Consumer complaints against airlines are frequently in the news these days, and they come in a wide variety of forms. Reports about frequent and lengthy delays, or worse, travelers getting stranded at airports have become fairly common. But what if you got to your destination, and, after waiting at the carousel long enough to memorize all the types and colors of unclaimed suitcases, you've come to the awful realization that your luggage is "gone"? You're now stuck at wherever your destination might be (hopefully, it was a return flight), are likely steaming mad, and might not be getting a whole lot of help from the airline.
The AP reports that Yale student Jesse Maiman at least got his luggage, but it was missing a key article, Maiman's prized Xbox "with a specialized hard drive". This occurred when Maiman flew from New Haven, Connecticutt, to Cincinnati in December and after he got an "unconscionable run-around" from US Airways. He's now looking for some serious payback and is suing the airline for $1 million.
US Airways, however, does not appear to be overly concerned, according to the story:
"A US Airways spokeswoman said the airline was unaware of the suit but noted that the government limits liability for lost luggage to $3,300 per bag."
So what is the law on lost baggage and/or stolen articles therein? And what if you just happen to be inordinately and sentimentally attached to a gaming system or other item stashed in your luggage?
The answer is that US Airways might have pretty good reason not to be overly concerned, at least not legally. Domestic travelers are covered under federal law which does, as noted by US Airways, limit liability for lost luggage to $3300 (this amount changes fairly regularly to account for inflation). International travelers face even more restrictions on their recovery for lost luggage under international law. Also, any personal or emotional attachment to your checked-in goods (yes, even your gaming console), likely won't affect the extent of the airline's liability.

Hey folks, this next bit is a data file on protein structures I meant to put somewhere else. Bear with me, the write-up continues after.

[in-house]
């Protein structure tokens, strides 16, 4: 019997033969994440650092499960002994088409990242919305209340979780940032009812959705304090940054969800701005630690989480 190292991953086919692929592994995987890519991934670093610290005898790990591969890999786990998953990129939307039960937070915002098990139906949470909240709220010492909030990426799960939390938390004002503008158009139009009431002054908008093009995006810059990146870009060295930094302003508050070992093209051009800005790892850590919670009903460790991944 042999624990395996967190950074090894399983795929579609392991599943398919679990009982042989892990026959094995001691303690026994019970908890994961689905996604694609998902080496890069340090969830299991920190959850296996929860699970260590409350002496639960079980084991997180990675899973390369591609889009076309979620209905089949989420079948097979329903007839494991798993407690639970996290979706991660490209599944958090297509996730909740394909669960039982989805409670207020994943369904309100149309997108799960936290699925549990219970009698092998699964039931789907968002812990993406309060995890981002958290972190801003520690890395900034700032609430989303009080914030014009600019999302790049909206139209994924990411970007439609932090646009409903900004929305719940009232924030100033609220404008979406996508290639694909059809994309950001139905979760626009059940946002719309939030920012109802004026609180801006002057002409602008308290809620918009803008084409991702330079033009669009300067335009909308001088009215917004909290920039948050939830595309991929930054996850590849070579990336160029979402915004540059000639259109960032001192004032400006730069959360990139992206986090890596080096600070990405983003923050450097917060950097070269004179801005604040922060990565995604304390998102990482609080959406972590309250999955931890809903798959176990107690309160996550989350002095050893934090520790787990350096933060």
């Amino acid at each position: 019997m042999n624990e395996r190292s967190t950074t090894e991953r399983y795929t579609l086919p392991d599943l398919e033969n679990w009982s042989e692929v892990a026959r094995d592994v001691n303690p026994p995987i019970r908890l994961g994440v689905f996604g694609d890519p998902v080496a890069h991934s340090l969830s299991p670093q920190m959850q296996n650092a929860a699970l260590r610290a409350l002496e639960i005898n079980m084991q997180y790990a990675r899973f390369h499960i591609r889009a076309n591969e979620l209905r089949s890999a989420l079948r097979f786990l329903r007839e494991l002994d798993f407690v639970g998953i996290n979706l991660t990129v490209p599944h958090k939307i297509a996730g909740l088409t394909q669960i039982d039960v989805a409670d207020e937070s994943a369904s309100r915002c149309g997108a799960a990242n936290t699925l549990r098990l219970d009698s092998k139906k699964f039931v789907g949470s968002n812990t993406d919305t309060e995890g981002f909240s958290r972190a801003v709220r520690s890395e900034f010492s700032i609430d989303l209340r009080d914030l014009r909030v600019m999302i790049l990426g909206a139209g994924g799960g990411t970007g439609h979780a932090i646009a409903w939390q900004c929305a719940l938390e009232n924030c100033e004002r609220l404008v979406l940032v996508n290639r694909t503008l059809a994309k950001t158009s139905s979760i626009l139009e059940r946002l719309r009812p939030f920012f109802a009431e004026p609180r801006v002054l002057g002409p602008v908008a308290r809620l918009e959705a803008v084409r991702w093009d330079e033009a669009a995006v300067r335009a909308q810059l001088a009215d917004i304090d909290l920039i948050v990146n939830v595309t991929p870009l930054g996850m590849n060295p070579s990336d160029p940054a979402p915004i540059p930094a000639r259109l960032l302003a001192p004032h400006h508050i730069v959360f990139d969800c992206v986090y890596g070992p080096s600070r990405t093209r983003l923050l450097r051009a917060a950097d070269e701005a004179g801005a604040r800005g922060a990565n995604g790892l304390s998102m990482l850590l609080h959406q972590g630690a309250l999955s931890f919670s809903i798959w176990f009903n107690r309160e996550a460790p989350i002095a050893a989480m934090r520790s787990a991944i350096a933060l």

Adding to the above noted difficulties, pretty much all airlines these days try to exclude or limit their liability by contract with regard to various types of items in luggage, such as jewelry and electronics. However, whether or not such restrictions are enforceable actually varies depending on the jurisdiction. Travelers also should carefully review any additional travel insurance they purchase to make sure it's going to meet their needs. Such insurance often also has limitations and exclusions that the traveler should take into consideration.
If all of this sounds entirely daunting, one bit of good news in that sometimes homeowners insurance can cover items lost by an airline. Also, some credit cards also offer varying protections to travelers for tickets purchased using the credit card. However, the big takeaway from the above information probably would be that the average traveler is best advised not to travel with stuff they can't live without or that cannot be replaced.